Jan 6, 2011

The Baptism of the Lord: What is my mission?

Is 42: 1-4, 6-7
Acts 10: 34-38
Matthew 3: 13-17

No human organization runs well or accomplishes its goal without some sort or plan or direction. Imagine a family in which parents never discipline their children, are tardy on paying their monthly bills, never show concern about who is doing what when and where, and just live by the moment. A government which has no law, no Constitution, no designated leader, and no social programs for the poor and needy is anarchy. A place of employment which establishes no job descriptions for its employees and simply allows them to think it up as they go along. Of course, these are extreme examples but it does illustrate the need for some direction and organization.

This weekend we celebrate the Feast of the Baptism of the Lord. Our first reading from Isaiah describes the mission that Jesus will follow according to the Father’s will: “. . . he shall bring forth justice to the nations, not crying out, not shouting, not making his voice heard in the streets . . . to open the eyes of the blind, to bring out prisoners from confinement, and from the dungeon those who live in darkness . . .” (Is 42 1-7).

Here God the Father gives Jesus his marching orders as it were. He has come among us in order to establish justice, to bring healing, reconciliation, and hope for the hopeless; light for those in darkness. In other words for all of us who live under the shadow of sin and death we have been offered a new way of life that is according to God’s will for us.

To confirm that plan even more, Matthew's Gospel passage today, the baptism of Jesus by John in the Jordan river, relates God the Father himself who speaks not only to John but to all of us: “This is my beloved Son with whom I am well pleased.” These are the words of a proud parent (Father) who presents his adult son to us in the same manner that last week’s celebration of the Epiphany saw that same infant Son of God revealed to the larger world in the symbol of the Magi who followed his star.

God reveals his pleasure – that he is pleased with the sign that Jesus becomes for all of us. His plan begins at this baptism, concludes in the resurrection, and is lived out in the life of the Church. But, we too have a plan. We too have our “marching orders” as it were. To carry on the work which Christ began and now is entrusted to us with that same Spirit which descended like a dove over the person of Jesus as he rose from the waters of the Jordan.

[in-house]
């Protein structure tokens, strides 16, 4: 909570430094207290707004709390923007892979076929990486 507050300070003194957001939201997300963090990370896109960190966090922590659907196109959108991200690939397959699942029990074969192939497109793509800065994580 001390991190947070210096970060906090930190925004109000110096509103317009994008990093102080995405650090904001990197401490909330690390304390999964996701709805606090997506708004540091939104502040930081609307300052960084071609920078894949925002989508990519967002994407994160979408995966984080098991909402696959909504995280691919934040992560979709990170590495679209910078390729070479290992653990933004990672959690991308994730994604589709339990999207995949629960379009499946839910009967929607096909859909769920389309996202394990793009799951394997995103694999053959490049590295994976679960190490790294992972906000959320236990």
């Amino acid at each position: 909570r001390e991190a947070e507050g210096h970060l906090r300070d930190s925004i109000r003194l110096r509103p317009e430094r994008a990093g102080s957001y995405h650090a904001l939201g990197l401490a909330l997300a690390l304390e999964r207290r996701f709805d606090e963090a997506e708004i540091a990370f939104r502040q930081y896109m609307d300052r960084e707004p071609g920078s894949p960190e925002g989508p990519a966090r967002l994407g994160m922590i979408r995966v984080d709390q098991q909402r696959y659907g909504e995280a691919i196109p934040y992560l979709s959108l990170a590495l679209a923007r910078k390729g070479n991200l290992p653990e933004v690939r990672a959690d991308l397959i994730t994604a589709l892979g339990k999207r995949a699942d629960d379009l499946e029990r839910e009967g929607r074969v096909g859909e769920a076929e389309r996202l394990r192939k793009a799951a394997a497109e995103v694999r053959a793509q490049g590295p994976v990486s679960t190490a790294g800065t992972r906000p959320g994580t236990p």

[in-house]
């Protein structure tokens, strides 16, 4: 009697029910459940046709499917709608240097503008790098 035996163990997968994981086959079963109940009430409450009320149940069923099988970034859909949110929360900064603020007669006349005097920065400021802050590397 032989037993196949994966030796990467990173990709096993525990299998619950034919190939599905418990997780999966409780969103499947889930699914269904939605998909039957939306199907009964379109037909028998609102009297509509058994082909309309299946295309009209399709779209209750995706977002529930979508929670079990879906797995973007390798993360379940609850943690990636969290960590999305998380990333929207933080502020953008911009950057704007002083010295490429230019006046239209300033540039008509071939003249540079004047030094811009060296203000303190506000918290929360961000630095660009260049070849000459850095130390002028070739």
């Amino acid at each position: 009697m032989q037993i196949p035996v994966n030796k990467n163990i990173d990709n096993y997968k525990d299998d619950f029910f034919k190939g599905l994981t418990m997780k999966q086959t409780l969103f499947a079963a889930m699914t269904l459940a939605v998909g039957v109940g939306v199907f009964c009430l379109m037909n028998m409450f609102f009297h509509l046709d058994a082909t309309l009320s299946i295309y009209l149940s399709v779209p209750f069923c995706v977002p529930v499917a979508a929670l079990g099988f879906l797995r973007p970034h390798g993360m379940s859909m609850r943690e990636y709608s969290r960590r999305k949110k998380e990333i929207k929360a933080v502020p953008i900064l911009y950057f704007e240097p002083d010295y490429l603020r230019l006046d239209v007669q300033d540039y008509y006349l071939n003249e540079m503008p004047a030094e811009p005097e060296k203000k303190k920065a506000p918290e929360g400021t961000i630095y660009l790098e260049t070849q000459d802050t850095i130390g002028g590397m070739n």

What is that plan and how do we know it? As the Father sent Jesus on mission and offered him a plan, he sends us to live that out in our vocation. As married, single, ordained, consecrated religious we live out the purpose for which we were created. A vocation is not an occupation and that is an essential difference. A vocation is the way I am Christian in the world and the overall lifestyle, the direction my life takes. How I am Christ to others and by accepting that “mission” I live out the grace offered me in baptism. For that “doorway sacrament” of water and spirit is foundational to our Christian life but is constantly lived out day by day – for many since infancy and for others at a later point in life’s journey.

An occupation is my job, the place of my employment; the company I work for, the school I teach in (although being an educator is certainly a kind of vocation), the health care institution I serve in, or wherever I am employed – who signs my paycheck is my employer. Of course elements of this we find in the Church because we are a human institution but the overall direction of my life through which I am Christ to others is my vocation. How can I make the person of Christ visible to others through my life choice begun at my baptism?

As priest, I am called to witness to love inclusively rather than exclusively and to humbly serve in the person of Christ as Shepherd. As married person, I serve in faithfulness to my spouse and care for children. As single person, in the exercise of my freedom and the witness of my faith. As consecrated religious, in loyalty to the community of which I am a part and the integrity of the charism of the religious order I represent.

Have you asked lately what God desires for you? As priest, I often find myself just going through daily duties and expectations not giving much thought to the meaning of what I do. It’s a busy but very fulfilling life. Yet, it calls me to self-reflection and to ask each day – “What about today, Lord? What is your plan for me?”

St. Augustine, a great saint of the Church who was no stranger to confusion and bad choice, after his conversion offers this sound advice: “Pray as though everything depended on God. Work as though everything depended on you.” What and where is the Father calling you to carry on the mission of Christ today?